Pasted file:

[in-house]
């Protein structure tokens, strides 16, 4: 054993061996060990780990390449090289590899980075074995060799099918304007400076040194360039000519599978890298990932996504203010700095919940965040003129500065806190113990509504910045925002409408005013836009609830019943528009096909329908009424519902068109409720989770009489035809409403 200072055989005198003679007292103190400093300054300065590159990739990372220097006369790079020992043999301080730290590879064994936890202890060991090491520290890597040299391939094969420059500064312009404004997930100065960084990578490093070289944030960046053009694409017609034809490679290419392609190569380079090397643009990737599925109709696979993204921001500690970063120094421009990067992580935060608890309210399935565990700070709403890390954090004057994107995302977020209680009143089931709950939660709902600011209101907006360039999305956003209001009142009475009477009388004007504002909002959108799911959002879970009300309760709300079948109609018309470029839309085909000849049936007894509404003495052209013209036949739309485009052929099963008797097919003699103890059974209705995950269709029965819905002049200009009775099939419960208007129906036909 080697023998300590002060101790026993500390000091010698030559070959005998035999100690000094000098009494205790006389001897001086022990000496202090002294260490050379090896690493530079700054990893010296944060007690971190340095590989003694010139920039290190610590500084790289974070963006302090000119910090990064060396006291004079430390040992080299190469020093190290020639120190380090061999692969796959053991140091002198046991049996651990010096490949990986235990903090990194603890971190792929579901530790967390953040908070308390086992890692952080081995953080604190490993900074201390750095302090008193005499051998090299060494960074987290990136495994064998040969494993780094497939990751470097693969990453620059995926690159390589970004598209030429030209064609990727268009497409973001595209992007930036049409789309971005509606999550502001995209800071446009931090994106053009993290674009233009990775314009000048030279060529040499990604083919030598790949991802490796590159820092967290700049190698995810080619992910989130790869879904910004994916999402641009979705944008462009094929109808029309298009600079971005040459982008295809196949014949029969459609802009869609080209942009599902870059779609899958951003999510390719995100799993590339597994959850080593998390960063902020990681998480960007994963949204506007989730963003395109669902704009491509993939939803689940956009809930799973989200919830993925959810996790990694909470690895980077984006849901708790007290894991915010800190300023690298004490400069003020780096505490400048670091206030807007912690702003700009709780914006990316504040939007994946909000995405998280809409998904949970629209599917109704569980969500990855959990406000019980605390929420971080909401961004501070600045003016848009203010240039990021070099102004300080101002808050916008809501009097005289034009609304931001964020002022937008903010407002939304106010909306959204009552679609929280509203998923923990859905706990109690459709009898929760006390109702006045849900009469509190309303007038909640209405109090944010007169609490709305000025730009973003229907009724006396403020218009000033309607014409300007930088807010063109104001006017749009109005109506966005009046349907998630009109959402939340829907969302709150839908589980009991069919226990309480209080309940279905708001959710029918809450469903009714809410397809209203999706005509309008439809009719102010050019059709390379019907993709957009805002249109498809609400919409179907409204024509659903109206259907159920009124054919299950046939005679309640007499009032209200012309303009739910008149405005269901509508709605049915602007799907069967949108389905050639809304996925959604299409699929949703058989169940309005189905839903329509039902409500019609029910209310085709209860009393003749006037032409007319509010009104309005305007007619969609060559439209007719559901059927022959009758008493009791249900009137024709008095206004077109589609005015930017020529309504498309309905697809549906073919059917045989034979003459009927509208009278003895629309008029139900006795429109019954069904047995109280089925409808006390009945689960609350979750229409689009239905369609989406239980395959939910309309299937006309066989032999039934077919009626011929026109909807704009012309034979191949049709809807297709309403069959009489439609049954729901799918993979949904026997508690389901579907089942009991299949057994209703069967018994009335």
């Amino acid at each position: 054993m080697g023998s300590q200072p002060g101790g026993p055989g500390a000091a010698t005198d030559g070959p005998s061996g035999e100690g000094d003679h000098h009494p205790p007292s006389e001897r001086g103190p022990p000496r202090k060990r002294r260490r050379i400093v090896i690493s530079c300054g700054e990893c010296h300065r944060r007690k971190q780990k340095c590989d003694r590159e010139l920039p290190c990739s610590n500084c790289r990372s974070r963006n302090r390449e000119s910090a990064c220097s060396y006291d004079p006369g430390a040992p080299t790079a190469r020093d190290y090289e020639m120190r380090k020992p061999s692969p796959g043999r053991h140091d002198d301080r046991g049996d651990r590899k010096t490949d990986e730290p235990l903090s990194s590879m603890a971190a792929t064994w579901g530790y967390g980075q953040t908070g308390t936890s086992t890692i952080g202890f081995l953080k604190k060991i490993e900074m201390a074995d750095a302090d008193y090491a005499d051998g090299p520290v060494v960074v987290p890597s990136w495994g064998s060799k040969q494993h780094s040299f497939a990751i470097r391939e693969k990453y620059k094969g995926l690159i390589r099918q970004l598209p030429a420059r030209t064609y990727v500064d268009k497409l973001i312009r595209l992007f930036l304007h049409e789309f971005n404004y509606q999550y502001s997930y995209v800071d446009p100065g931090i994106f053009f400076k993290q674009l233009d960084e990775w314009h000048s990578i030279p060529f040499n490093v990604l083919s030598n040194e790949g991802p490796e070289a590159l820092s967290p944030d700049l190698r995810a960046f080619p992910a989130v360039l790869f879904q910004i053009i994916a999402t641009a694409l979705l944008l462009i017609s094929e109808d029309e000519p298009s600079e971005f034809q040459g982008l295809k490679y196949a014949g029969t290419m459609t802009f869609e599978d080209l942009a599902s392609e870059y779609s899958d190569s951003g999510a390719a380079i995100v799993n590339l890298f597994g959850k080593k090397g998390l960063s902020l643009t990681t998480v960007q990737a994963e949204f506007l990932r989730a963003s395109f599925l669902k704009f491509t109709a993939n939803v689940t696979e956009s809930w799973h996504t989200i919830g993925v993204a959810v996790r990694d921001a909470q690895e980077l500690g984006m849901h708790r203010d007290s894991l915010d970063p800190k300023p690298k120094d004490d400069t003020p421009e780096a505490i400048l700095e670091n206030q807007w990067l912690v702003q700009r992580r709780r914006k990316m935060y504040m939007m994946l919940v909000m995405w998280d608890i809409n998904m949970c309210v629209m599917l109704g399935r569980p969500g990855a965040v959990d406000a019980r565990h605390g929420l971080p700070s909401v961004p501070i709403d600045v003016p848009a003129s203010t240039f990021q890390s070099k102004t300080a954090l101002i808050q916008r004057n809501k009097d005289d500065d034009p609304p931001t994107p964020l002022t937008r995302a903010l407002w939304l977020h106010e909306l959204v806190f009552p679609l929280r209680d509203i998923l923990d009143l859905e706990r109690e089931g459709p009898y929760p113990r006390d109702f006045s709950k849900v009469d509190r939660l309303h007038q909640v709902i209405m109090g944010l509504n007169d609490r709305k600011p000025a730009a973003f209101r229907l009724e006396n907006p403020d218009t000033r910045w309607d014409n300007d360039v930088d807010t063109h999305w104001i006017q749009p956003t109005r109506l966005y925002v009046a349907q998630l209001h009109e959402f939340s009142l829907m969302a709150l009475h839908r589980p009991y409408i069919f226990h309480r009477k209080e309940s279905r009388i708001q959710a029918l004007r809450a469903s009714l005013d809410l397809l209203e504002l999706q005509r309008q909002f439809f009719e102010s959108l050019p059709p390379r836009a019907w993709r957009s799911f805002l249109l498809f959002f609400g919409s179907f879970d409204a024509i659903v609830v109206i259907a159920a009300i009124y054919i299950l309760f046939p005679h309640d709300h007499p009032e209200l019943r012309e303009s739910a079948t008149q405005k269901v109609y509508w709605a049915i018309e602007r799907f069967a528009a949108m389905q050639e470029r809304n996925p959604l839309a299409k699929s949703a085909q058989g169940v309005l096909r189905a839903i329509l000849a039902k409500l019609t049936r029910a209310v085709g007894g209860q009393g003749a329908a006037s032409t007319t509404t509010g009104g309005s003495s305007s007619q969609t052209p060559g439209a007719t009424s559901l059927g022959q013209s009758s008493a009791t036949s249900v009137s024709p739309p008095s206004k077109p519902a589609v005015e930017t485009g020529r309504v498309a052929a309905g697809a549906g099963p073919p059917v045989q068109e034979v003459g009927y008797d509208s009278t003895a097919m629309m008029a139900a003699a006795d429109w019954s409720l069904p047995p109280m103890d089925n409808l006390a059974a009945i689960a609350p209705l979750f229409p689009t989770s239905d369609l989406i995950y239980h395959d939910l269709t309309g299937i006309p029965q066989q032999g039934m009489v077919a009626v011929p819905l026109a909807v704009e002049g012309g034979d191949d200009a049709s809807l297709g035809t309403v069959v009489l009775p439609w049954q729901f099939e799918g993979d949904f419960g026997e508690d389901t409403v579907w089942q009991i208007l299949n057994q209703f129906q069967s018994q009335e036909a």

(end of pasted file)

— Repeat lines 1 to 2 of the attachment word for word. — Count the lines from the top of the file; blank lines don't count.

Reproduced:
[in-house]
């Protein structure tokens, strides 16, 4: 054993061996060990780990390449090289590899980075074995060799099918304007400076040194360039000519599978890298990932996504203010700095919940965040003129500065806190113990509504910045925002409408005013836009609830019943528009096909329908009424519902068109409720989770009489035809409403 200072055989005198003679007292103190400093300054300065590159990739990372220097006369790079020992043999301080730290590879064994936890202890060991090491520290890597040299391939094969420059500064312009404004997930100065960084990578490093070289944030960046053009694409017609034809490679290419392609190569380079090397643009990737599925109709696979993204921001500690970063120094421009990067992580935060608890309210399935565990700070709403890390954090004057994107995302977020209680009143089931709950939660709902600011209101907006360039999305956003209001009142009475009477009388004007504002909002959108799911959002879970009300309760709300079948109609018309470029839309085909000849049936007894509404003495052209013209036949739309485009052929099963008797097919003699103890059974209705995950269709029965819905002049200009009775099939419960208007129906036909 080697023998300590002060101790026993500390000091010698030559070959005998035999100690000094000098009494205790006389001897001086022990000496202090002294260490050379090896690493530079700054990893010296944060007690971190340095590989003694010139920039290190610590500084790289974070963006302090000119910090990064060396006291004079430390040992080299190469020093190290020639120190380090061999692969796959053991140091002198046991049996651990010096490949990986235990903090990194603890971190792929579901530790967390953040908070308390086992890692952080081995953080604190490993900074201390750095302090008193005499051998090299060494960074987290990136495994064998040969494993780094497939990751470097693969990453620059995926690159390589970004598209030429030209064609990727268009497409973001595209992007930036049409789309971005509606999550502001995209800071446009931090994106053009993290674009233009990775314009000048030279060529040499990604083919030598790949991802490796590159820092967290700049190698995810080619992910989130790869879904910004994916999402641009979705944008462009094929109808029309298009600079971005040459982008295809196949014949029969459609802009869609080209942009599902870059779609899958951003999510390719995100799993590339597994959850080593998390960063902020990681998480960007994963949204506007989730963003395109669902704009491509993939939803689940956009809930799973989200919830993925959810996790990694909470690895980077984006849901708790007290894991915010800190300023690298004490400069003020780096505490400048670091206030807007912690702003700009709780914006990316504040939007994946909000995405998280809409998904949970629209599917109704569980969500990855959990406000019980605390929420971080909401961004501070600045003016848009203010240039990021070099102004300080101002808050916008809501009097005289034009609304931001964020002022937008903010407002939304106010909306959204009552679609929280509203998923923990859905706990109690459709009898929760006390109702006045849900009469509190309303007038909640209405109090944010007169609490709305000025730009973003229907009724006396403020218009000033309607014409300007930088807010063109104001006017749009109005109506966005009046349907998630009109959402939340829907969302709150839908589980009991069919226990309480209080309940279905708001959710029918809450469903009714809410397809209203999706005509309008439809009719102010050019059709390379019907993709957009805002249109498809609400919409179907409204024509659903109206259907159920009124054919299950046939005679309640007499009032209200012309303009739910008149405005269901509508709605049915602007799907069967949108389905050639809304996925959604299409699929949703058989169940309005189905839903329509039902409500019609029910209310085709209860009393003749006037032409007319509010009104309005305007007619969609060559439209007719559901059927022959009758008493009791249900009137024709008095206004077109589609005015930017020529309504498309309905697809549906073919059917045989034979003459009927509208009278003895629309008029139900006795429109019954069904047995109280089925409808006390009945689960609350979750229409689009239905369609989406239980395959939910309309299937006309066989032999039934077919009626011929026109909807704009012309034979191949049709809807297709309403069959009489439609049954729901799918993979949904026997508690389901579907089942009991299949057994209703069967018994009335």